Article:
Absolutely. Mine is totally visual. I’m not talking about the end result, which may or may not be visual-seeming, but as far as my process goes: I’m seeing it, and I’m smelling it, and I’m writing down what’s happening in front of my eyes. Now we’re all adults, and we know this isn’t real, but we have to think of it as real while we’re doing it. “Think of it” is not even the right phrase, because that’s already a concession; it has to be real while you’re doing it, and that runs me into a bizarre thing with editors. Editors will say, “Wouldn’t it be better if this happened after that?” and I’ll say, “Well, yeah, but it didn’t.”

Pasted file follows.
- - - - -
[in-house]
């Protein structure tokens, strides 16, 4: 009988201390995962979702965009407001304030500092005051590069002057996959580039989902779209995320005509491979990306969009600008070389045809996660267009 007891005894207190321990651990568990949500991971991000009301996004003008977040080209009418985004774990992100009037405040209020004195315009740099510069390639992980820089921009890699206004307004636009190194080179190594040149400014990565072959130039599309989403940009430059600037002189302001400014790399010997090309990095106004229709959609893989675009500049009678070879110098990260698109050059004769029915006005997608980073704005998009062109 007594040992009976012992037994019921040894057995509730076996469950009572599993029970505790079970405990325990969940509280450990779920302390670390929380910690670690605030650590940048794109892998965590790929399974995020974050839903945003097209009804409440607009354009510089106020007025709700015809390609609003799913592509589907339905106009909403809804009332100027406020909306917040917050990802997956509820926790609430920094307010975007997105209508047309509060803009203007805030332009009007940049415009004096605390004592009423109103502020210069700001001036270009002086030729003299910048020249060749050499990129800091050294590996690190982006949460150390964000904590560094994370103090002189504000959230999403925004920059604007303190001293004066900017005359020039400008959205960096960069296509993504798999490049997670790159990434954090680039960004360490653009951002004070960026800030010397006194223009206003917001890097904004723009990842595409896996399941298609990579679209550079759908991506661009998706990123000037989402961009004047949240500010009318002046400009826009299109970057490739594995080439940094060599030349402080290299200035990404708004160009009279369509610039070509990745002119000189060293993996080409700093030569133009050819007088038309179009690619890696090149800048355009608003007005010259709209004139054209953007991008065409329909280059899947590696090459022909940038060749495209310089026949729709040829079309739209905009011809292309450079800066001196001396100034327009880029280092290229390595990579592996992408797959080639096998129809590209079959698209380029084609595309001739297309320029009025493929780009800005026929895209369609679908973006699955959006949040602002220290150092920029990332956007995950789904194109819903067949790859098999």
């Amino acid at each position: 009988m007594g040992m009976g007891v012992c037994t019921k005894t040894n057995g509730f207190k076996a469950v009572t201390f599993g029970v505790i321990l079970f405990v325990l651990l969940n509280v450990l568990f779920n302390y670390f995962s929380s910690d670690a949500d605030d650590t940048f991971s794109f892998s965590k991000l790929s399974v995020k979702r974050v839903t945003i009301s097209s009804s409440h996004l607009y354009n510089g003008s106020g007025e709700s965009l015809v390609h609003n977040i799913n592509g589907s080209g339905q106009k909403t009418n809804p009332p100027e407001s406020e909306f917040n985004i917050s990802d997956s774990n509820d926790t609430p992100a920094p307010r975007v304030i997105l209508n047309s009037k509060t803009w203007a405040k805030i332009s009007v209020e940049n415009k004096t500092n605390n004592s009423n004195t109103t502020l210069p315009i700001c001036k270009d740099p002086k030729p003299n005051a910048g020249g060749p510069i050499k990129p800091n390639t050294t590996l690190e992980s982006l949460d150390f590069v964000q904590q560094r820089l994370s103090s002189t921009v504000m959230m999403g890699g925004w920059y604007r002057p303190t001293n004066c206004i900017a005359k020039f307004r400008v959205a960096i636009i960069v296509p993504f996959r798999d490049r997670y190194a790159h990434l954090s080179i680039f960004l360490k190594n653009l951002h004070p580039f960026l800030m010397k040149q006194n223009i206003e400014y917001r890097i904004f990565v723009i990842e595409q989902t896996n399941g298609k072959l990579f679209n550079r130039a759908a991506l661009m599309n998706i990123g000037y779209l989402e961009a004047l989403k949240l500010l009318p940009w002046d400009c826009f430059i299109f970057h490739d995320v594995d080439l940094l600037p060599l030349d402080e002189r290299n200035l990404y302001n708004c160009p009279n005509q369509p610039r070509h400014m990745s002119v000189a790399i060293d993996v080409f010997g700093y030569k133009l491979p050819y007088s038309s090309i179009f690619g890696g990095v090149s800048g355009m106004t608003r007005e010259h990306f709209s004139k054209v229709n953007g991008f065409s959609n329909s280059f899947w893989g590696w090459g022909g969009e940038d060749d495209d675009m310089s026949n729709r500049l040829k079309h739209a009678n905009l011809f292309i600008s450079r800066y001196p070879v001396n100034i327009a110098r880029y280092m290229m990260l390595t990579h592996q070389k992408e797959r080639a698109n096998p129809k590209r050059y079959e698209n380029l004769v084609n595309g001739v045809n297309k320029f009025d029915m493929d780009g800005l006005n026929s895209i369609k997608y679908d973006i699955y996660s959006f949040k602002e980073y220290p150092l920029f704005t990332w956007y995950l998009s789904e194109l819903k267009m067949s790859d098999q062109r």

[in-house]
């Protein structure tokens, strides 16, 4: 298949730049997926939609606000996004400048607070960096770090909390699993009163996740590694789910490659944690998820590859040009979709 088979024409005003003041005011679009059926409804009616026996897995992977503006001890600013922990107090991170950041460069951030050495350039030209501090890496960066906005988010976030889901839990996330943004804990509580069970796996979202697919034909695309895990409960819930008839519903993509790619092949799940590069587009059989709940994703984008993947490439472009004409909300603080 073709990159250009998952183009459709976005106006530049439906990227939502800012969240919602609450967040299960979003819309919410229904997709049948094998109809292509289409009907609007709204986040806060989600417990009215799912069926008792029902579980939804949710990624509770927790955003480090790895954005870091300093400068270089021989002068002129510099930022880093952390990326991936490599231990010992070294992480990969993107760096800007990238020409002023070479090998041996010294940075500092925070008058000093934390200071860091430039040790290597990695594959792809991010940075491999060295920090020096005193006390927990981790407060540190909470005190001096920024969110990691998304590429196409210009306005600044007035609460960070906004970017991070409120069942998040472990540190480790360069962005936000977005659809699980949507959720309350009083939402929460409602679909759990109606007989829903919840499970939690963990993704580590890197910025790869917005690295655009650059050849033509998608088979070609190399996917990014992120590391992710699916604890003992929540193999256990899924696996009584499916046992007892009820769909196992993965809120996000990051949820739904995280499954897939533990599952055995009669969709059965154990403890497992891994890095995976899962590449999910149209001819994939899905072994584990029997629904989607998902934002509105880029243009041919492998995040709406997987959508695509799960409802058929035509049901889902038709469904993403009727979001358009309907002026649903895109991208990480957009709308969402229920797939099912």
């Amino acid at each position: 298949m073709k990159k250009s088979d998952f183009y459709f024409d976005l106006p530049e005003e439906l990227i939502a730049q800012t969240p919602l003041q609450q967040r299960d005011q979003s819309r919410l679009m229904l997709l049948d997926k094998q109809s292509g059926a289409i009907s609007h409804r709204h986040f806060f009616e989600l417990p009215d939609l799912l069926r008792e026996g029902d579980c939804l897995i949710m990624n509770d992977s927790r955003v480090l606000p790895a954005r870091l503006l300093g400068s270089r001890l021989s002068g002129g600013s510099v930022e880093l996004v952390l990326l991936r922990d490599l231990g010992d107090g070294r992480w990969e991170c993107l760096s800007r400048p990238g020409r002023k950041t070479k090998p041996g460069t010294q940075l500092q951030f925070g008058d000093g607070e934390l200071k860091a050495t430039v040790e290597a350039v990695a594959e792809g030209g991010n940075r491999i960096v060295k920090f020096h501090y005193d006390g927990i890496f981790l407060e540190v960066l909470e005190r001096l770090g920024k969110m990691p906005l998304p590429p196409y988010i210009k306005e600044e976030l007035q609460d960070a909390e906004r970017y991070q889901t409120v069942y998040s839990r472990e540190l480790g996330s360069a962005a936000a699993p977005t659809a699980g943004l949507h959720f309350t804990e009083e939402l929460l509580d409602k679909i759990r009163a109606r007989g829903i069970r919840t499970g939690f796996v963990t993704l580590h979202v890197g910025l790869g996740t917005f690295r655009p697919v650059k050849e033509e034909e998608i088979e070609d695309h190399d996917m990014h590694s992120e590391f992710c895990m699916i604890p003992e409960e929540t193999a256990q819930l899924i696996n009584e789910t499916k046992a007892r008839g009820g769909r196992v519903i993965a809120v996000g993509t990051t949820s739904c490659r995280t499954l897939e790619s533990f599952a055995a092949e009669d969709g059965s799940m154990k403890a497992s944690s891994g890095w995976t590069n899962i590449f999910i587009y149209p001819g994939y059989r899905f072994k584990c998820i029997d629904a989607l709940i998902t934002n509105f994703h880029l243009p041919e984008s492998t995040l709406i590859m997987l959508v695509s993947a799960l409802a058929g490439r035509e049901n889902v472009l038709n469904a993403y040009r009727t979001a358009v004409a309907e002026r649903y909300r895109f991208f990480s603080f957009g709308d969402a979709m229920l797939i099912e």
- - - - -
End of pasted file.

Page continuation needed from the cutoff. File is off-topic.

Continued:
So do you get edited much?

Not really. There’s no point in triumphantly publishing the next Reacher book if you’re gonna change it. But I honestly believe that the first draft—your instinctive, heartfelt product—is the best. Having said that, when you become a big bestseller, publishers are frightened of saying anything to you. We go through this ritual thing every time I deliver a manuscript, and my editor reads it—literally that afternoon or evening—and I get an email saying “This is fantastic.” Then I’ll say, “Come on, give me your notes.” I’ll have to ask three or four times before she will, because they get uptight about pissing you off. 

You were not an overnight success. How did it happen?